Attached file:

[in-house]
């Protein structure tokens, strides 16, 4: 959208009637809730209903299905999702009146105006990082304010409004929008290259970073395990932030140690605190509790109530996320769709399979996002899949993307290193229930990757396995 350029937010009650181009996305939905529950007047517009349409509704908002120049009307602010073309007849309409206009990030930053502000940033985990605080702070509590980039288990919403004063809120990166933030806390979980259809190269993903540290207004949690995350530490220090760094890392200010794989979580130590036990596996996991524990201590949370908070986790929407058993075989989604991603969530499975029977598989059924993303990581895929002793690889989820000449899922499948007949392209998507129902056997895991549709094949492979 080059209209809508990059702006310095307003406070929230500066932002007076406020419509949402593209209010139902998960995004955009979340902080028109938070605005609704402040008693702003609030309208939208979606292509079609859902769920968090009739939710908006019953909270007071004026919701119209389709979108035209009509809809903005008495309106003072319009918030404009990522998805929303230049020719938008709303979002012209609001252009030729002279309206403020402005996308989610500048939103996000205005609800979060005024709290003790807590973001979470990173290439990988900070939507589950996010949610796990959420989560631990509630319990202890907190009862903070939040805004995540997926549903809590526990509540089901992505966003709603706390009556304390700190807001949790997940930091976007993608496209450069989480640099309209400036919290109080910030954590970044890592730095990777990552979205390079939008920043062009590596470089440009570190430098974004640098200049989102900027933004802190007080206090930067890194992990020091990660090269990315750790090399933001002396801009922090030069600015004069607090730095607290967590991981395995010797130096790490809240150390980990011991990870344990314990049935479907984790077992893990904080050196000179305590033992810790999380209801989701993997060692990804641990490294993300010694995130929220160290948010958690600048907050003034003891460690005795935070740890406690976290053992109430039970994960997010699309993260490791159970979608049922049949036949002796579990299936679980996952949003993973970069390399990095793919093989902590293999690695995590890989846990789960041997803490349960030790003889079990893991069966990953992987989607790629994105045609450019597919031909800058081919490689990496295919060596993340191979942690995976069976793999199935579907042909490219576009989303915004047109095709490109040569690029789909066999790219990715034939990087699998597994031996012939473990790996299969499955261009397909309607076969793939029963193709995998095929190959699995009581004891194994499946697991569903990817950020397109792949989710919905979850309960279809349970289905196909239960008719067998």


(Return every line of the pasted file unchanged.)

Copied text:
[in-house]
């Protein structure tokens, strides 16, 4: 959208009637809730209903299905999702009146105006990082304010409004929008290259970073395990932030140690605190509790109530996320769709399979996002899949993307290193229930990757396995 350029937010009650181009996305939905529950007047517009349409509704908002120049009307602010073309007849309409206009990030930053502000940033985990605080702070509590980039288990919403004063809120990166933030806390979980259809190269993903540290207004949690995350530490220090760094890392200010794989979580130590036990596996996991524990201590949370908070986790929407058993075989989604991603969530499975029977598989059924993303990581895929002793690889989820000449899922499948007949392209998507129902056997895991549709094949492979 080059209209809508990059702006310095307003406070929230500066932002007076406020419509949402593209209010139902998960995004955009979340902080028109938070605005609704402040008693702003609030309208939208979606292509079609859902769920968090009739939710908006019953909270007071004026919701119209389709979108035209009509809809903005008495309106003072319009918030404009990522998805929303230049020719938008709303979002012209609001252009030729002279309206403020402005996308989610500048939103996000205005609800979060005024709290003790807590973001979470990173290439990988900070939507589950996010949610796990959420989560631990509630319990202890907190009862903070939040805004995540997926549903809590526990509540089901992505966003709603706390009556304390700190807001949790997940930091976007993608496209450069989480640099309209400036919290109080910030954590970044890592730095990777990552979205390079939008920043062009590596470089440009570190430098974004640098200049989102900027933004802190007080206090930067890194992990020091990660090269990315750790090399933001002396801009922090030069600015004069607090730095607290967590991981395995010797130096790490809240150390980990011991990870344990314990049935479907984790077992893990904080050196000179305590033992810790999380209801989701993997060692990804641990490294993300010694995130929220160290948010958690600048907050003034003891460690005795935070740890406690976290053992109430039970994960997010699309993260490791159970979608049922049949036949002796579990299936679980996952949003993973970069390399990095793919093989902590293999690695995590890989846990789960041997803490349960030790003889079990893991069966990953992987989607790629994105045609450019597919031909800058081919490689990496295919060596993340191979942690995976069976793999199935579907042909490219576009989303915004047109095709490109040569690029789909066999790219990715034939990087699998597994031996012939473990790996299969499955261009397909309607076969793939029963193709995998095929190959699995009581004891194994499946697991569903990817950020397109792949989710919905979850309960279809349970289905196909239960008719067998």